You have reached the Cape May birding hotline, a service of New Jersey Audubon Society's Cape May Bird Observatory. Highlights of the week ending Jan. 7 include: ROCK WREN, GYRFALCON, SANDHILL CRANE, BLACK-LEGGED KITTIWAKE, LITTLE GULL, YELLOW-BREASTED CHAT, RUSTY BLACKBIRD, CLAY-COLORED SPARROW, LESSER BLACK-BACKED GULL, COMMON EIDER, KING EIDER, FORSTER'S TERN, LEAST BITTERN, SHORT-EARED OWL, PEREGRINE FALCON, CANVASBACK, BALD EAGLE, GOLDEN EAGLE, and highlights of the Cumberland and Marmora Christmas Bird Counts.
The elusive ROCK WREN continues to be seen and was last reported to this office Jan. 2. It was seen at 3:30 PM on that day on the sand dune behind the construction site on Lincoln Ave., where it's been all along. Also look for the bird at the construction site at 405 Lincoln Ave.
One party of observers involved in the Cumberland County count on Jan. 1 had a grand bird: a gray GYRFALCON. The bird was seen near Fairton, south of Bridgeton; it was seen from Back Neck Rd., or Rt. 601. This road looks out on the marshes bordering Delaware Bay. Observers on Jan. 2 failed to see the bird though searching from dawn to 3:30 PM. Gyrs range far, though, so the bird could still be in the area occasionally.
Also on Jan. 1 during the Cumberland count, a SANDHILL CRANE was discovered at Bridgeton, in the dump behind the City Park Zoo. Twenty BLACK-LEGGED KITTIWAKES were seen Jan. 1 from Poverty Beach, which is at the eastern end of Cape May's beachfront. LITTLE GULLS have been seen this week in with a flock of between 200 and 500 BONAPARTE'S GULLS, feeding in the rips in the waters just off Cape May Point. On Jan. 3 one adult was seen, and 2 adults on Jan. 7.
A YELLOW-BREASTED CHAT, a PURPLE FINCH, and 30 RUSTY BLACKBIRDS were at Higbee Beach on Jan. 7. A CLAY-COLORED SPARROW was seen at the Dix Wildlife Management Area in Cumberland County on Jan. 2. An adult LESSER BLACK-BACKED GULL was at the Concrete Ship Jan. 7, along with a MERLIN. A female KING EIDER, and a COM. EIDER, were seen Jan. 2 at Wildwood Crest at the Coast Guard jetties. As many as 8 FORSTER'S TERNS continue at Cape May Point Jan. 7. Two LEAST BITTERNS were in the Cape May Point State Park on Jan. 7.
Two SHORT-EARED OWLS and a GREAT HORNED OWL perched on the blind at dusk at Jakes's Landing Jan. 2, where they were seen by CMBO's owl field trip. Two more Owl Outings are planned for Jan. 30 and Feb. 2. An adult PEREGRINE FALCON continues to frequent the Cape May Point State Park, and was seen as recently as Jan. 6 perched on the bunker. This female Peregrine also like to perch on the pole near the hawk watch platform. The pigeons roosting in the bunker provide easy meals.
Lily Lake held 2 CANVASBACKS and 2 RUDDY DUCKS on Jan. 7. RED-THROATED LOONS are already beginning to congregate off the Second Ave. jetty in Cape May; Jan 7 there were over 200 along with one Com. Loon. Lots of EAGLES were reported Jan. 1 - 3 all over south Jersey. Four BALD EAGLES were seen on the Wading River including 2 ad., 2 imm. One imm. was at Mott's Creek Rd. and one adult was at Brigantine National Wildlife Refuge. Two imm. BALD EAGLES were at May's Landing on Jan. 1 - 3. Three ad. BALD EAGLES were at the Tuckahoe Wildlife Mgmt. Area on Jan. 3. In addition, several were seen during the Cumberland Count on Jan. 1, at Hansey Creek, Bear Swamp, and on up the Delaware Bay. A GOLDEN EAGLE was near Leeds Point on Jan. 1, and an adult female GOLDEN EAGLE was seen gliding over Corbin City WMA on Jan. 3.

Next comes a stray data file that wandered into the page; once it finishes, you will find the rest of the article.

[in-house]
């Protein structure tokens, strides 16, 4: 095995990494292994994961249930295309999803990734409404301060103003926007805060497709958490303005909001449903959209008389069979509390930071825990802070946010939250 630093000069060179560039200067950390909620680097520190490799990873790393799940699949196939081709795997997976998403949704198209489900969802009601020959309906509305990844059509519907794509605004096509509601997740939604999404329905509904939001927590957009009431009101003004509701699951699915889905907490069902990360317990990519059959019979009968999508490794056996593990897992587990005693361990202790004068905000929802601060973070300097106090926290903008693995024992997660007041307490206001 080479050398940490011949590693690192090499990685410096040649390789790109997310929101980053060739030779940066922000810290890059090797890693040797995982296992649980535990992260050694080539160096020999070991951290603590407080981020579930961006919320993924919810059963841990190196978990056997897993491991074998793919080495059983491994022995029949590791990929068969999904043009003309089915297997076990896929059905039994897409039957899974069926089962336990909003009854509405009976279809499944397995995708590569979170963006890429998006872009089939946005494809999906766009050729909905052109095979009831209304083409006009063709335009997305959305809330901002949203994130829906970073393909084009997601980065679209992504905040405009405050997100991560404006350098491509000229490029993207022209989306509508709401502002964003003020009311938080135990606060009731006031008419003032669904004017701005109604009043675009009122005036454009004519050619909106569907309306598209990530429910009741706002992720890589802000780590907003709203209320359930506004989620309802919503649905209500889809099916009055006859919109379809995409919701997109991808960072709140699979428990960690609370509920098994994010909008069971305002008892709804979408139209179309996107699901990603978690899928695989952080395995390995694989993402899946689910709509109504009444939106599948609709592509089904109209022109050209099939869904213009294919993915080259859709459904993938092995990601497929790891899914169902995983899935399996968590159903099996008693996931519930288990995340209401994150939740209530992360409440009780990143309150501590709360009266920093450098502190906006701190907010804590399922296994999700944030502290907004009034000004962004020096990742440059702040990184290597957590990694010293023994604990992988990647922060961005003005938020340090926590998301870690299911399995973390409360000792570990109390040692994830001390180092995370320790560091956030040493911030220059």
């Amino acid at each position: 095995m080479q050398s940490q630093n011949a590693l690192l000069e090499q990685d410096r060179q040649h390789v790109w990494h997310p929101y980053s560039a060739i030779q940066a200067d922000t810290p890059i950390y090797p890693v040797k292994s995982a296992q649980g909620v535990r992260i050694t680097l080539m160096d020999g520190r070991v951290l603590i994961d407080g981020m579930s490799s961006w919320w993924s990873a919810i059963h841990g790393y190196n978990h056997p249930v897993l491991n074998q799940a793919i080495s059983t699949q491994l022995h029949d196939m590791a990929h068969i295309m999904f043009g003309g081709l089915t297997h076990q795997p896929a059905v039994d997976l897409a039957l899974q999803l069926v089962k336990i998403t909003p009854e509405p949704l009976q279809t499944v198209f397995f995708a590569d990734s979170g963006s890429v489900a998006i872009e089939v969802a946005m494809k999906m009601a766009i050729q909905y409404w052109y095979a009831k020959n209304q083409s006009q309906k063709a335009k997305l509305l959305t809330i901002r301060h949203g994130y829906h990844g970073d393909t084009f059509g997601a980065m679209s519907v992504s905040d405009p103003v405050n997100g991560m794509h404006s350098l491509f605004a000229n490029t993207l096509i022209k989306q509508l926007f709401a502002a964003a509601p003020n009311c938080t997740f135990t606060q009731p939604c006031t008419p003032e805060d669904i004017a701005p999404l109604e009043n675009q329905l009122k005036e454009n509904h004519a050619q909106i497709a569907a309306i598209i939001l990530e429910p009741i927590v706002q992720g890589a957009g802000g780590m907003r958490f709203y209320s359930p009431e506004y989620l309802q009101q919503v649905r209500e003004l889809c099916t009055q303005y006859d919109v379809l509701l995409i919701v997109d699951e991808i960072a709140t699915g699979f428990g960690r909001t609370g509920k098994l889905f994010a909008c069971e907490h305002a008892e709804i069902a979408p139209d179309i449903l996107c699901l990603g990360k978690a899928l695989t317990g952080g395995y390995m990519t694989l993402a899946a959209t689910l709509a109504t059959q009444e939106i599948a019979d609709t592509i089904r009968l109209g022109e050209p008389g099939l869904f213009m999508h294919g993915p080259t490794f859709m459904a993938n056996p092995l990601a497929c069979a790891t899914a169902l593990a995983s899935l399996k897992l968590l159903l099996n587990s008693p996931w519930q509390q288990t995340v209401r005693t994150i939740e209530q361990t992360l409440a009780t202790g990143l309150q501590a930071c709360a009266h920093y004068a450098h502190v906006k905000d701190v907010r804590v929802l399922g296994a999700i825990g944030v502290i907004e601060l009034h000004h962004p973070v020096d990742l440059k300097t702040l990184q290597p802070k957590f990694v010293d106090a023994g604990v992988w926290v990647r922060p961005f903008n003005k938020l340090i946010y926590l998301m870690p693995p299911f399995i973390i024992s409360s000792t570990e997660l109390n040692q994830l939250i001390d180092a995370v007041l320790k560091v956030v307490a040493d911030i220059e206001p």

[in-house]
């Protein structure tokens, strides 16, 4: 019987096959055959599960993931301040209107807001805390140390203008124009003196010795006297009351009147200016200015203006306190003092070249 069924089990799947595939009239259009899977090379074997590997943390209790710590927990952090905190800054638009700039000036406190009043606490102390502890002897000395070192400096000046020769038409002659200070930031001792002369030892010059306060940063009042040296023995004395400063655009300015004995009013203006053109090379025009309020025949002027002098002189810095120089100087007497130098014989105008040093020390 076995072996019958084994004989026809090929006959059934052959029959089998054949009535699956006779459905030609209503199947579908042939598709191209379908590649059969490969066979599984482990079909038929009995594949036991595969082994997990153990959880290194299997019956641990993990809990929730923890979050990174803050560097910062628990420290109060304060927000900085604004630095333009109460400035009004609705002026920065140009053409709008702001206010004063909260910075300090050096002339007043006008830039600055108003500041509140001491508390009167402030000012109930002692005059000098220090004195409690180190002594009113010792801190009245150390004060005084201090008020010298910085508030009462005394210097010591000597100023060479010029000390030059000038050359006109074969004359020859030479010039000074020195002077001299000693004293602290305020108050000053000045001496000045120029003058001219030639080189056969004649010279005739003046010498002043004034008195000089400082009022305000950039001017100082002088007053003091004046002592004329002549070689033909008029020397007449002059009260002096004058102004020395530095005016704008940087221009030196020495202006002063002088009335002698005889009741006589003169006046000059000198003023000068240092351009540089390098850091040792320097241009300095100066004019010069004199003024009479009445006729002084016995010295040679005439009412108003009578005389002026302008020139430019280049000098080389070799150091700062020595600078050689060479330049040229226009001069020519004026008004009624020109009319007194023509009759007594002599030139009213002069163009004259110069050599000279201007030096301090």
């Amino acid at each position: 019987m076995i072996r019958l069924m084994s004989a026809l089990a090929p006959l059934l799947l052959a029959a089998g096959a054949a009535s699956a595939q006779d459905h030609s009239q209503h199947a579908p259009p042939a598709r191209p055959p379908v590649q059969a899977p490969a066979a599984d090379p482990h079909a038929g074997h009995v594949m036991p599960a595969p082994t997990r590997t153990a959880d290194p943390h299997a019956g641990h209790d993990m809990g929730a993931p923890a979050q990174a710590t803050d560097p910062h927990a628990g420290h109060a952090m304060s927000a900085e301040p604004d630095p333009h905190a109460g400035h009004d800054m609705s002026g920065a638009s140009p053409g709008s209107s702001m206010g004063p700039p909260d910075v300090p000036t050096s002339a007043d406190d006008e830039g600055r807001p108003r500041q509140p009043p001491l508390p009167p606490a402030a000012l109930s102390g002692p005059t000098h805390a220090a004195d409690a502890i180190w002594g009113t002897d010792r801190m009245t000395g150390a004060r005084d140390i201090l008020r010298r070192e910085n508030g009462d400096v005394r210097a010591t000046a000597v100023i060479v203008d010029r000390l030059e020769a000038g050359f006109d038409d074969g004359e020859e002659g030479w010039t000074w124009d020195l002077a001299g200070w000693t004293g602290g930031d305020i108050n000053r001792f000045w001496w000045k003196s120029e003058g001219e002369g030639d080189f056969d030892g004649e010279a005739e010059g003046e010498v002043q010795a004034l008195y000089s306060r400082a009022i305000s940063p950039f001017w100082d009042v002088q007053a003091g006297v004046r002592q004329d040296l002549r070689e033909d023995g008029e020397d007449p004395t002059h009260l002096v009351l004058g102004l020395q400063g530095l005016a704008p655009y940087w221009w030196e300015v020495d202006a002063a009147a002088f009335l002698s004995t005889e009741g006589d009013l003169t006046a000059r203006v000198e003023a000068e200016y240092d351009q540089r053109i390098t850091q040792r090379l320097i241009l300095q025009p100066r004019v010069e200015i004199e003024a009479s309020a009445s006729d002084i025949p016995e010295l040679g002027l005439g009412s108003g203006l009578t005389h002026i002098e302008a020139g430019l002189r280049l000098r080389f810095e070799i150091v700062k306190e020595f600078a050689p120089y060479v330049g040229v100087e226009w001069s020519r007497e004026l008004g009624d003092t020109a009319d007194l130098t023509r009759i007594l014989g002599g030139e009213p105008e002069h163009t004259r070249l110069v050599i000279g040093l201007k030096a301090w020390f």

If you are planning to visit Brigantine National Wildlife Refuge, be prepared to visit only part of the dikes. Construction of a new crossdike through the West Pool and the associated truck activity has meant partial closure of the auto tour route.
The total of the Cumberland County Christmas Count is up to 138 species with several parties results still outstanding. Other highlights follow. PEREGRINE FALCON at Hansey Creek; ROUGH-LEGGED HAWK at Hansey Creek and elsewhere; an ad. male GOSHAWK at Seabreeze; BLACK VULTURES seen lots of places; a BARN OWL perched on the road across the Maple Street causeway near Dividing Creek; a PHOEBE in Dividing Creek on Rt. 553 across from the school, the same location one was seen on the count last year; WINTER WRENS at Dragston Rd. and on Rt. 553; a PINE WARBLER on Haleyville Rd.; lots of SNOW GEESE, with 12,000 - 13,000 seen by one party alone; lots of CEDAR WAXWINGS and CHIPPING SPARROWS.
The Marmora Count was held on Jan. 3; only one party's reports have come in to this office, from Corbin City Wildlife Mgmt., with PHOEBE, TREE SPARROW, BARRED OWL, WILD TURKEY, and the EAGLES previously mentioned.
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Cape May Bird Observatory is a research and conservation unit of the New Jersey Audubon Society. For more information regarding Cape May birding, our programs and field trips, phone our office at 609-884-2736 or write to CMBO, PO Box 3, Cape May Point, NJ 08212. If you're in the area please stop by our headquarters at 707 East Lake Drive, Cape May Point.
The Cape May birding hotline [(609) 884-2626] is a service of Cape May Bird Observatory and includes sightings from Cape May, Atlantic, and Cumberland counties and adjacent areas. Updates are made on Thursday evening, more often if warranted. [Compiled by CMBO staff; transcribed by L. Larson (email@example.com).] Please report sightings of rare or unusual birds to CMBO at (609) 884-2736. Thank you for calling; good birding.